Rhein on Energy and Climate

Just in time for the UN General Assembly, the UN secretariat has published the second World Happiness Report. On the basis of extensive polls in 156 countries it assesses how people rate their overall happiness in life.

The result shows that, despite the 2007-08 financial crisis, the world has become slightly happier in 2012 than five years earlier.

The USA, Western Europe, Canada and Australia are rated among the happiest people on earth, while only six sub-Sahara countries (Ghana, Nigeria, Zambia, Mozambique, South Africa and Lesotho) figure among the 100 happiest countries. This indicates that high income, good health conditions and long life expectancy are crucial in determining individual happiness. This is not very surprising.

What is more surprising is the fact that Denmark, Norway, Netherlands, Sweden, Finland, Austria and Iceland are, jointly with Australia and Canada, among the ten happiest countries on earth.

They have certain traits in common which may explain the reasons for their outstanding rating:

  • All of them are democratically governed, with the respect of the rule of law and low corruption levels;
  • Their material welfare is among the highest on earth;
  • So are health standards and life expectancy;
  • Economic welfare is spread without excessive wealth accumulation in a few hands;
  • They can boast of well-functioning social security systems, insuring all citizens against health risks, unemployment and old age poverty;
  • Their populations are relatively homogeneous and immigrants relatively well integrated;
  • Their defence spending is extremely low, while education benefits from high expenditures;
  • They enjoy a beautiful environment, with immense swathes of open space, low pollution levels and the absence of mega-cities.
  • Last but not least, their small population offers optimal opportunities for social connectivity.

The report confirms the adage that “small is beautiful”, which seems to have fallen in oblivion.

It is the responsibility of governments to help citizens feel happy in life.

Any government should look at the 10 happiest countries which account for only one per cent of global population and ask what it can learn from them.

Eberhard Rhein, Brussels, 16/9/2013

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  1. Mr Rhein: we have spoken before through this medium, and it is nearing the time when we might/should meet face to face, your comments are well and truly noted.

    We read the reports here and have to agree that the EU small nations do appear to have a lot going for them but I would add to the happiness group Malta as it does have equally as much going for it as a Nation. The Climate helps and the maturity of the people also adds to the flavour of the country. And with Malta becoming the European Capital of Culture in 2018 whereupon it will host many wonderful events and also have the Tall Ships Flotilla pass through it will be a very pleasant place to visit…again.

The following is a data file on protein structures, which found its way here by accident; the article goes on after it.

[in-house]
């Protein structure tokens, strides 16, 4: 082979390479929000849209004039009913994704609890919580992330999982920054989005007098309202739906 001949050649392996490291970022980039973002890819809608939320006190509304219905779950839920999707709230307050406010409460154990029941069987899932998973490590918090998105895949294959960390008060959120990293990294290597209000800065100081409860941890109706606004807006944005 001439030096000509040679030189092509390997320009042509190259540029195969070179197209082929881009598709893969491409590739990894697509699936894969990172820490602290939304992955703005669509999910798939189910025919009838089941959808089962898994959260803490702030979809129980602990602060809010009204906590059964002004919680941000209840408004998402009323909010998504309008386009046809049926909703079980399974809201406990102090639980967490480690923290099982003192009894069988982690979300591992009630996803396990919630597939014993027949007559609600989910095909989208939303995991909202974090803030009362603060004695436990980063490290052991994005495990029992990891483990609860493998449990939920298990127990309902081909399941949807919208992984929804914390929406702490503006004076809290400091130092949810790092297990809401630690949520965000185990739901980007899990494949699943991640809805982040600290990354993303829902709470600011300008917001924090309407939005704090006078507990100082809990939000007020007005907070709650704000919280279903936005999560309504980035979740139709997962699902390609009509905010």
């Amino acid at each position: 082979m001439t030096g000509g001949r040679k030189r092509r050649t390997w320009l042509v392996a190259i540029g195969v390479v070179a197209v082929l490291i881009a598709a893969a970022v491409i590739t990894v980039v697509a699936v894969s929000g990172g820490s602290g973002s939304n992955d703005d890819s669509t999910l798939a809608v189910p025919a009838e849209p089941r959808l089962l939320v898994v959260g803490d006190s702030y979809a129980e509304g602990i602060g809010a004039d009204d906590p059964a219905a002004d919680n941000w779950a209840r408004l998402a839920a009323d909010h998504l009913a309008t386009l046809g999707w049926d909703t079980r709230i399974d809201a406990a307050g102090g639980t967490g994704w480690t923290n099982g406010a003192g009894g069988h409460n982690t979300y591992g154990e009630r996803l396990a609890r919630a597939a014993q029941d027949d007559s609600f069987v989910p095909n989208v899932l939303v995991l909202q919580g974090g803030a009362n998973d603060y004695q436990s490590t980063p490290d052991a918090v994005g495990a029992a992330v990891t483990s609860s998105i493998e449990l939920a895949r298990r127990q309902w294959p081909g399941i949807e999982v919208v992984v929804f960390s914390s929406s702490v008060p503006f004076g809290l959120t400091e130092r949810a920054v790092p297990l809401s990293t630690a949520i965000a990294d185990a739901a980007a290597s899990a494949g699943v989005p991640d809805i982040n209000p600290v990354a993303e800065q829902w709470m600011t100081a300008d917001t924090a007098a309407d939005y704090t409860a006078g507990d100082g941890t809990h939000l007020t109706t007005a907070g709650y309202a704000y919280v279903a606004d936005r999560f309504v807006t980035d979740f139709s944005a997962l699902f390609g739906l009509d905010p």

Within all of these classifications though we must also remember from whence such countries have arisen over the past 20 or so years. The EU has helped some of these smaller countries establish themselves but a lot still has to be done to rectify the positions of “so-called” unequal-ness. As a community of Nations the EU has had its ups and downs and the immediate struggles to foster and promoted further betterment in the future few years – particularly after the immense up-haaval of the Bank-Induced Financial Crisis that besotted the World – will take some time to redress.

    One of the major issues which these small nations will have to address is the inordinate imbalance in the costs of fuels and Energies. With these more-often-than-not controlled beyond their own frontiers it is a major problem particularly as the Supreme Economic Powers have significant control over these. We see the impending disputes already arising in the transmission of oil and gas here and in the future these will inevitably spoil over in to the wider arena.

    a further issue concerning how to address the Environmental Issues (and I make no apology for using Capital case letters to remind us of the importance of this here) in these Countries is going to become of equal importance. We have already seen disputes across the Atlantic about the manufacturing of Wind Turbines and solar Panels and these have also now embraced manufacturers further afield. We are beginning to see the development of the new and improved Wind Energy systems (that are twice as efficient as those we see today and which in manufacturing costs are a third of same) and we are now seeing the development of the Ultra-thin Photo-Voltaic Cell system which at millimetres thick which can be spray-applied to any surface and connected up for less than 255 of the current systems for the same energy benefit. We can also see that even a small nation like Malta or Cyprus or Ireland etc. can make Biofuels for transport and provide these internally at around 40% less than buying in refined fossil fuels. These add-ons to a small nations’ economy would enhance their well-being significantly and we must not ignore these.

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